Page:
Counterfeiting is estimated to cost the IC industry over $7.5 billion every year. Beyond the financial implications, counterfeiting negatively impacts the systems integrating compromised components.
Different signs of a counterfeit part: (a) fake plating on leads (b) residual material on leads (c) ghost marks (d) heat sink marks from previous use. Image used courtesy of Atadiat
For these reasons, semiconductor manufacturers and the academic community are continually striving to develop schemes to prevent piracy and reverse engineering of IP. Now, researchers at Purdue University have announced a new type of transistor which, they claim, may put an end to a significant amount of semiconductor reverse engineering.
How Semiconductors are Reverse Engineered
There are many methods that attackers can use to reverse engineer and eventually counterfeit an integrated circuit. Reverse engineering a CMOS chip is possible as long as the attacker has the ability to see the chip’s internals.
One method is to use X-ray imaging techniques to see the internal structure of the chip. By observing the way incident X-ray beams differ and scatter within a chip at a variety of angles, researchers have shown that they can determine what the internal structure of a chip must be.
This technique is non-invasive and can occur at any point in a product’s lifecycle, making it difficult to prevent. A variation of this attack can also be achieved with electron microscopy.
X-ray laminography revealing a circuit’s structure. Image from the Paul Scherrer Institute
Another method involves physically decapsulating the chip and manually observing its internal structure. This is an invasive and destructive procedure but has been proven to be an effective method to reverse engineering an IC.
The Schrodinger’s Cat of Transistors
The issue of counterfeit ICs boils down to the fact that digital CMOS technology always consists of identifiable blocks: PMOS pull-up networks and NMOS pull-down networks. Any attacker with an understanding of CMOS who gains access to a chip will theoretically be able to identify circuit blocks and reverse engineer an entire IP.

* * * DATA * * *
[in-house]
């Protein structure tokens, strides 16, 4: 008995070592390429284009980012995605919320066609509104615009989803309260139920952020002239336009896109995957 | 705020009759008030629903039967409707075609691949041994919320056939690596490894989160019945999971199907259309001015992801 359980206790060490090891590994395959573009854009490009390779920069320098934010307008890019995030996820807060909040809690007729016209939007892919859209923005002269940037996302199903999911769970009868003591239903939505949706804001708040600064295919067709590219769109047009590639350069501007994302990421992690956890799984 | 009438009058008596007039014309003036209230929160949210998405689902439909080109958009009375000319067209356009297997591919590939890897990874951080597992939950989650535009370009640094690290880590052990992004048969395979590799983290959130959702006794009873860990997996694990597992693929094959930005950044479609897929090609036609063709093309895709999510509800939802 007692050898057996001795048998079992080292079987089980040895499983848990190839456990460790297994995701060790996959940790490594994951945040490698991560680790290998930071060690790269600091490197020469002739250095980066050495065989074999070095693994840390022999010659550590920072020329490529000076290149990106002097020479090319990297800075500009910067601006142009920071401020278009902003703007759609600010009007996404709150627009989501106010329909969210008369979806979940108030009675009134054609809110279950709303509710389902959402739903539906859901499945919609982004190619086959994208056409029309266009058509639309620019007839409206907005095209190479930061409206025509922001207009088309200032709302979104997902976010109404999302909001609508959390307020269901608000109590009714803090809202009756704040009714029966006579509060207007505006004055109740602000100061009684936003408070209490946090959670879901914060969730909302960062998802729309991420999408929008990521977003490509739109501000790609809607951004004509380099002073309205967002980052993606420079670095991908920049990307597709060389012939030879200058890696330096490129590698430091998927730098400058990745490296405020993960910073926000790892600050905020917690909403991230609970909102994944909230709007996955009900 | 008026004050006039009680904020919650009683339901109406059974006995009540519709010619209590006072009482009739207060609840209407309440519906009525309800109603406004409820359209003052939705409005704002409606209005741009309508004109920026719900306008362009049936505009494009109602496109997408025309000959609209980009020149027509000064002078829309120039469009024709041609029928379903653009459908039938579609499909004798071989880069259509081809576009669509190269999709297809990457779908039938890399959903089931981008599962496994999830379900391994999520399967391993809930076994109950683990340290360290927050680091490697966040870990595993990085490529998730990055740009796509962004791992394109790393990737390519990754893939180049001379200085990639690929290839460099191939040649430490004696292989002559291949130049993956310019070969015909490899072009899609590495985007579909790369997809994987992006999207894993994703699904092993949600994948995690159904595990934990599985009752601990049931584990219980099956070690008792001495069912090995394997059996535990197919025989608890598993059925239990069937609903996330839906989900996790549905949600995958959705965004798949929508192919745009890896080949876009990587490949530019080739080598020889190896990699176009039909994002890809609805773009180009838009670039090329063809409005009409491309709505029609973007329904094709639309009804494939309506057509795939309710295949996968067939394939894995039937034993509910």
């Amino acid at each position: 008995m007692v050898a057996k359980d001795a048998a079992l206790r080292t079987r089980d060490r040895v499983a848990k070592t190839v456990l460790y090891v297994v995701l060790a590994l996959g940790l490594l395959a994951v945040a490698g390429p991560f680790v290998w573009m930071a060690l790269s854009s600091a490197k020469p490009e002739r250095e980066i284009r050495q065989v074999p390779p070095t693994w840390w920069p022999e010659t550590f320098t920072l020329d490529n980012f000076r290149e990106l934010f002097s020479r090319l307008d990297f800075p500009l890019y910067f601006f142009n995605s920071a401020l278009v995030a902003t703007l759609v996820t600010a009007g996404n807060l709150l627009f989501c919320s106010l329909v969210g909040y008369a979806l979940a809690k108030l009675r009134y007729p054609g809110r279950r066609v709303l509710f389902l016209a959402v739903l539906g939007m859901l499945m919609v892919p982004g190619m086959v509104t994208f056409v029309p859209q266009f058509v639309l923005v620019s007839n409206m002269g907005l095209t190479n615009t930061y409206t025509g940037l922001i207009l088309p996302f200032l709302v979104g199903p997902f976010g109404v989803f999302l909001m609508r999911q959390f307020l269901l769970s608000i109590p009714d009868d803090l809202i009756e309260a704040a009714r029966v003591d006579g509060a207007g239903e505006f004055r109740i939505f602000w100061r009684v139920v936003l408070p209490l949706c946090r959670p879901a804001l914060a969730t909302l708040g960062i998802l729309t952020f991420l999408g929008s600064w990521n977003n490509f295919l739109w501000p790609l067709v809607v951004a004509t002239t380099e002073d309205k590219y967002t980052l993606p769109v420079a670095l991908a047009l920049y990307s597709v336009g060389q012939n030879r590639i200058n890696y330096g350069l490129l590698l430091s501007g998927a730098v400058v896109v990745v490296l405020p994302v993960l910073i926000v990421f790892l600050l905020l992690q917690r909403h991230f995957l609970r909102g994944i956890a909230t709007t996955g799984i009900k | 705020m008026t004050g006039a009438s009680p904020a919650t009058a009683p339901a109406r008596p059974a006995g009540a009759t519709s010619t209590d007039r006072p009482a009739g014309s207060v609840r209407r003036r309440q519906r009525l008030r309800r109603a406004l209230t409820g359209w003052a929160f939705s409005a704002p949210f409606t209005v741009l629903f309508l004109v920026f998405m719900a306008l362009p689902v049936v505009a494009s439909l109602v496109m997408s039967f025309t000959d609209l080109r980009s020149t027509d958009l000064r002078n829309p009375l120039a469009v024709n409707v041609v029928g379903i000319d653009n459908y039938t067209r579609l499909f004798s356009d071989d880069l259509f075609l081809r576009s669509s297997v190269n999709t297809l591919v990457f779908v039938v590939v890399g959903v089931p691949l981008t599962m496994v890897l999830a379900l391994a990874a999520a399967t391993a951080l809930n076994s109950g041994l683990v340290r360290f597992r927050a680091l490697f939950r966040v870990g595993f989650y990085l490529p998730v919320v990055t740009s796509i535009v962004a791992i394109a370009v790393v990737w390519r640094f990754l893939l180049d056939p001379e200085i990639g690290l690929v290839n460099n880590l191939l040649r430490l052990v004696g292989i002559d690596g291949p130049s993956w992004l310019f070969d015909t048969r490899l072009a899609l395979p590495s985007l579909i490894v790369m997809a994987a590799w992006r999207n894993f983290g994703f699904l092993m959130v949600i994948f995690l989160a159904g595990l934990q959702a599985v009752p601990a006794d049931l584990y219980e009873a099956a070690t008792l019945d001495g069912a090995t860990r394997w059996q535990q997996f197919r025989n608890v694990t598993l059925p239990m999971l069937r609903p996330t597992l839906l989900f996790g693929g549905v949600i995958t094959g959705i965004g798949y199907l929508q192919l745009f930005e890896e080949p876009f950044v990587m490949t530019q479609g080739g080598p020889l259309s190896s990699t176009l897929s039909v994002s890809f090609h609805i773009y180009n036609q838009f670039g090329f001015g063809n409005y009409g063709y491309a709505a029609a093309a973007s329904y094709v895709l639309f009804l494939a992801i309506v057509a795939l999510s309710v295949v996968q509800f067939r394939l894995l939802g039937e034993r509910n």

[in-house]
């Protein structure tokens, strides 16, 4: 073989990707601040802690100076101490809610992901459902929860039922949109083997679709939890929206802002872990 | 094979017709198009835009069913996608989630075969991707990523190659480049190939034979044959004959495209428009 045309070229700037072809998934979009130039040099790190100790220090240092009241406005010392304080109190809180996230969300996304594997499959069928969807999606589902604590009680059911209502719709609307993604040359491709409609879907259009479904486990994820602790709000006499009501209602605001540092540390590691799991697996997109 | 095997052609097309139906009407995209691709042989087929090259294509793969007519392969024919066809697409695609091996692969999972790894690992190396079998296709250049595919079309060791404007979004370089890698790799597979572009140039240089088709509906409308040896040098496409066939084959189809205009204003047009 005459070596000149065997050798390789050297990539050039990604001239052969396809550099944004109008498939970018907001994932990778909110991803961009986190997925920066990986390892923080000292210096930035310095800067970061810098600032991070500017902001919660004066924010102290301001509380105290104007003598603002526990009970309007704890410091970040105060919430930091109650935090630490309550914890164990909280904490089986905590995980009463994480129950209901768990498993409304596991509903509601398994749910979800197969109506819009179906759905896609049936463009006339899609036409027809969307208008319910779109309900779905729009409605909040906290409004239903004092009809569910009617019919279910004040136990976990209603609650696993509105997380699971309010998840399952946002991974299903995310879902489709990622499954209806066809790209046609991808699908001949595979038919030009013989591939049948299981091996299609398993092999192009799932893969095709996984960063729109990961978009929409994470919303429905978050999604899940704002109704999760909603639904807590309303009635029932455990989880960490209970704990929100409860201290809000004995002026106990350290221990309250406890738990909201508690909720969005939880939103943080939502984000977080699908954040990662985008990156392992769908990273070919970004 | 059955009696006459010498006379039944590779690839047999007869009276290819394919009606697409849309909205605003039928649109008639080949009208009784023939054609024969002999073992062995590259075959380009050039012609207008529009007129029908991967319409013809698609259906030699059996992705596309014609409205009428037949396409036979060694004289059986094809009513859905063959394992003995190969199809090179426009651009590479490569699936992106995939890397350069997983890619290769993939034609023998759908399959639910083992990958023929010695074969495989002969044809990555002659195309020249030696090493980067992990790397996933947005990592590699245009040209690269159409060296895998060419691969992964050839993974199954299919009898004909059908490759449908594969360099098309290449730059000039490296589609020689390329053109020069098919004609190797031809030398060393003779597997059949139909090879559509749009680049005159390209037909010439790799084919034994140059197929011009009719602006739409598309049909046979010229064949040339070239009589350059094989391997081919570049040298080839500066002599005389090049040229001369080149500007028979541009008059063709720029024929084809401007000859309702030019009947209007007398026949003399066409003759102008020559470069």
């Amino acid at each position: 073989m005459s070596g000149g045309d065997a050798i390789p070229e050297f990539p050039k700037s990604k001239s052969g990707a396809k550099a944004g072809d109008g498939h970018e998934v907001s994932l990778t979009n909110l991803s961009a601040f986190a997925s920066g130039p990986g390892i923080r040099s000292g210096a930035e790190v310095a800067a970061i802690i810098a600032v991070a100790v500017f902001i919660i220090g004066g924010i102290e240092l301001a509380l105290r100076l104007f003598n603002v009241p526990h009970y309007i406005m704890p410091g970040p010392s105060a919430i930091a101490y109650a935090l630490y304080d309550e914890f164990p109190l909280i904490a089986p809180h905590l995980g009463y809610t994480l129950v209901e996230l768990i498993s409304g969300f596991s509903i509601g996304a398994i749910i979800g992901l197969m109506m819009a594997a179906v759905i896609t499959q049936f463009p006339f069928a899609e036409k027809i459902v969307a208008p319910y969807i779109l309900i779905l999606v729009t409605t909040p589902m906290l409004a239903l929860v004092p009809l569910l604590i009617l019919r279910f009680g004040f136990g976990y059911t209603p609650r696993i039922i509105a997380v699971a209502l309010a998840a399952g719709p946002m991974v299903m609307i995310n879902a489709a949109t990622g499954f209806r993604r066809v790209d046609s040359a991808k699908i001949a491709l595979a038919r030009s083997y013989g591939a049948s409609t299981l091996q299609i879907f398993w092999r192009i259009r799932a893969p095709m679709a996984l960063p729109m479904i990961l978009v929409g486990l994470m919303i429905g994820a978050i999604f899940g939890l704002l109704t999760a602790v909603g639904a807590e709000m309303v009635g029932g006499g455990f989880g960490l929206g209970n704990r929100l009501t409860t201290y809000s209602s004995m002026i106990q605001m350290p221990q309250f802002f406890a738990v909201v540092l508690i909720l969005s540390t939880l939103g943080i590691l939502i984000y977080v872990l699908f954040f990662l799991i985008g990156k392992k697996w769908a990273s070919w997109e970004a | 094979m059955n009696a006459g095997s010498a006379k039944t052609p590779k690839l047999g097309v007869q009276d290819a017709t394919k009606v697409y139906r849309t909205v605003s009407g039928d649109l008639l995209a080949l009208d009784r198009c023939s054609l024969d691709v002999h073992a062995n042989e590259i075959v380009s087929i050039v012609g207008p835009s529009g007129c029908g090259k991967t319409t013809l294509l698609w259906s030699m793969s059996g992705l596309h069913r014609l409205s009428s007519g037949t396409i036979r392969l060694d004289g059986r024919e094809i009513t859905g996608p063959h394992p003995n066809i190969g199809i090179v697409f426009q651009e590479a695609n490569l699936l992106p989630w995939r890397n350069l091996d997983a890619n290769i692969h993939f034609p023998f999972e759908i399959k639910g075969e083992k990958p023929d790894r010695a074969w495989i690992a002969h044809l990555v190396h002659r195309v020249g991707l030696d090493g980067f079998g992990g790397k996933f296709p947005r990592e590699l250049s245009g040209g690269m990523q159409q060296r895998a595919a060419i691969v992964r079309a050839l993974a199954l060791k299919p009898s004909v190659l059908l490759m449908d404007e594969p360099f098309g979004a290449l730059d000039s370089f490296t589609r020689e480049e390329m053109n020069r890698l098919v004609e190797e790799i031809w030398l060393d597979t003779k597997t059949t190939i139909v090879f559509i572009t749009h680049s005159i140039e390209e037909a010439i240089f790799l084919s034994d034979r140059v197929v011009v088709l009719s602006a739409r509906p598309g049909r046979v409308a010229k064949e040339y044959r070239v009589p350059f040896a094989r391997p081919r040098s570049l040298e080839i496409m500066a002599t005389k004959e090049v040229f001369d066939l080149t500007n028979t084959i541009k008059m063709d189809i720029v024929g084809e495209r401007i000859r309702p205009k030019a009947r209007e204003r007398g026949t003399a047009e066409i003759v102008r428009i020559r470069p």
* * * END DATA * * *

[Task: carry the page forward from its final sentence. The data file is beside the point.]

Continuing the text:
This month, researchers at Purdue University proposed a solution, and it involves moving away from traditional CMOS.
Layout and symbol of the proposed transistor. Image used courtesy of Wu et al.
Their solution is to create FETs that are neither PMOS nor NMOS until activated in a special way. A Schrodinger’s cat of transistors, these FETs are fabricated from black phosphorus, enabling reconfigurable polarities that can be dynamically switched between p-FET and n-FET operation through electrostatic gating.
The technique makes the digital networks indistinguishable from one another unless a user has the secret key, which correctly activates these devices. The researchers say that not even the chip manufacturer would have the key.
The chip, which includes four transistors, was built from 2D transistors to disguise them from bad actors. Image used courtesy of Purdue University
The result is a device that cannot be reverse-engineered optically. In their paper, the researchers go on to show that the transistors also work well, even operating at supply voltages as low as 0.2 V.
Obscuring Transistor Type
The Purdue researchers say their method for camouflaging is the first that goes beyond the circuit level by instead obscuring the transistor type. While this likely won’t put an end to all piracy concerns, it is definitely an idea that, if expanded on, could significantly decrease the risk of reverse engineering.